By John Bowman, Agriculture Victoria
LARGE quantities of grain and hay have been transported into Gippsland over the last two years to feed livestock, which has increased the risk of some unwanted weeds being brought into the region.
Feeding your stock in either a sacrifice paddock or a stock containment area, so that weed seeds germinate in a designated area rather than germinating all over the farm, can manage the risk of weeds spreading.
Bathurst burr, thistles, wild turnip, stinging nettles and barley grass are among the usual suspects that may have been brought in. Three of the more concerning weed varieties that farmers should be vigilant about are Patterson’s Curse, Heliotrope and Amsinckia.
All three weeds are prolific seeding annuals and can impact stock health if animals graze large quantities of these. They all contain pyrrolizidine alkaloid, a substance that causes long term and irreversible liver damage to grazing livestock.
Patterson’s Curse, a broadleaf weed 30cm to 60cm tall, forms a rosette then develops a main stem and branches, flowers in mid-spring with distinctive purple flowers, grows on well-drained soils and lower rainfall areas but has been known to grow in high rainfall sites.
If eaten in large quantities by pigs, horses, sheep or cattle, Patterson’s Curse can cause liver damage and jaundice (yellowing of the skin).
Amsinckia is an annual broadleaf plant, growing to 50cm and it has small yellow flowers on a long 10cm curved flower head. They produce large quantities of seed in early spring and is reported to have poisoned livestock with similar signs to Patterson’s curse.
Amsinckia is very competitive in pastures and cereal crops and often grows in areas where grain has been trail fed to sheep. This plant is suited to dry or sandy soils in Northern Victoria but has been known to grow in most Victorian soils.
Heliotrope, also an annual broadleaf plant, grows prolifically in Northern Victorian grazing and cropping areas, to a height of 40 cm.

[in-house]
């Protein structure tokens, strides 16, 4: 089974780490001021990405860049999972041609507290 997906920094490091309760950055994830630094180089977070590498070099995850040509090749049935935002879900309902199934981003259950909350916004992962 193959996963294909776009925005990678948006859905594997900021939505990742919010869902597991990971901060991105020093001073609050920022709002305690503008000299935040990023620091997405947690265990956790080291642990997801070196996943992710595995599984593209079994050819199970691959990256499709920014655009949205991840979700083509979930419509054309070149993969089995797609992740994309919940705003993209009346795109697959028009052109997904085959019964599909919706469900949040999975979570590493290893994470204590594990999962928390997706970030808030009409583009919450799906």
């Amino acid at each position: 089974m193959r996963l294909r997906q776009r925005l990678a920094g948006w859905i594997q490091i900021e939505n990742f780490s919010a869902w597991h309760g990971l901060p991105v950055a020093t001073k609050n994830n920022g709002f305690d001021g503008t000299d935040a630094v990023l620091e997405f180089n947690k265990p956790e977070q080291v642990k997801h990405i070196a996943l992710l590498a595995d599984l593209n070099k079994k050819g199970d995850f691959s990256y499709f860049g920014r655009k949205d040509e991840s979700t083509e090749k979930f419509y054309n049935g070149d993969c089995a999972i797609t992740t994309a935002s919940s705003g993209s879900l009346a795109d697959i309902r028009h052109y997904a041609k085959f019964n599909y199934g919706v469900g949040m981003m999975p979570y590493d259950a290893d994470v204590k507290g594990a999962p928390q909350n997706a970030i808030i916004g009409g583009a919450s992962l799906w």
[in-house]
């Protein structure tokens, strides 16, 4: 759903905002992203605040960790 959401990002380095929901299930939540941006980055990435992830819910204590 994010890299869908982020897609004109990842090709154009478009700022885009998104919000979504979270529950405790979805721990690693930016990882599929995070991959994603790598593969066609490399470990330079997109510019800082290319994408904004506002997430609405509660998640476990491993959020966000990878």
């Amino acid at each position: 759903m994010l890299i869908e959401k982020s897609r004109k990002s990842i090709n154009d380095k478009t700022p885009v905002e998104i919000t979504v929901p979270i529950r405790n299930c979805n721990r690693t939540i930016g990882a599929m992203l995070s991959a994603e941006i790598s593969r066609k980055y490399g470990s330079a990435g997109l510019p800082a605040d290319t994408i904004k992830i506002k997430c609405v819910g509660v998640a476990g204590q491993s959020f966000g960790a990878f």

It has small white flowers in late spring and is palatable to sheep. It can contain and accumulate copper, which at high levels is toxic to stock.
Heliotrope can be transported in hay or grain from northern areas and will germinate in the following winter or summer.
It is often seen growing over summer on previous grain growing paddocks or where hay has been fed out in paddocks over the previous season.
All three of these weeds are prolific seed producers and should be controlled with a suitable herbicide registered for their control in the first germination season to prevent establishment. Read the product label carefully and follow the label instructions.
Slashing or cultivation may reduce seed numbers but may not control the weeds, instead encourage them to branch out more seed heads.
Be vigilant and regularly inspect areas of the farm which have had hay or grain fed to stock and remove any unusual or unknown isolated plants.
Sending a photograph to your local agronomist or to Agriculture Victoria is a good avenue for identification.
Unexplained illness or death of livestock should also be promptly investigated by a private veterinary practitioner or reported to Agriculture Victoria animal health staff.
For more information about managing during drought and dry seasonal conditions go to agriculture.vic.gov.au/dryseasons or phone our customer service centre on 136 186.
By John Bowman is a Livestock Extension Officer at Agriculture Victoria, Gippsland.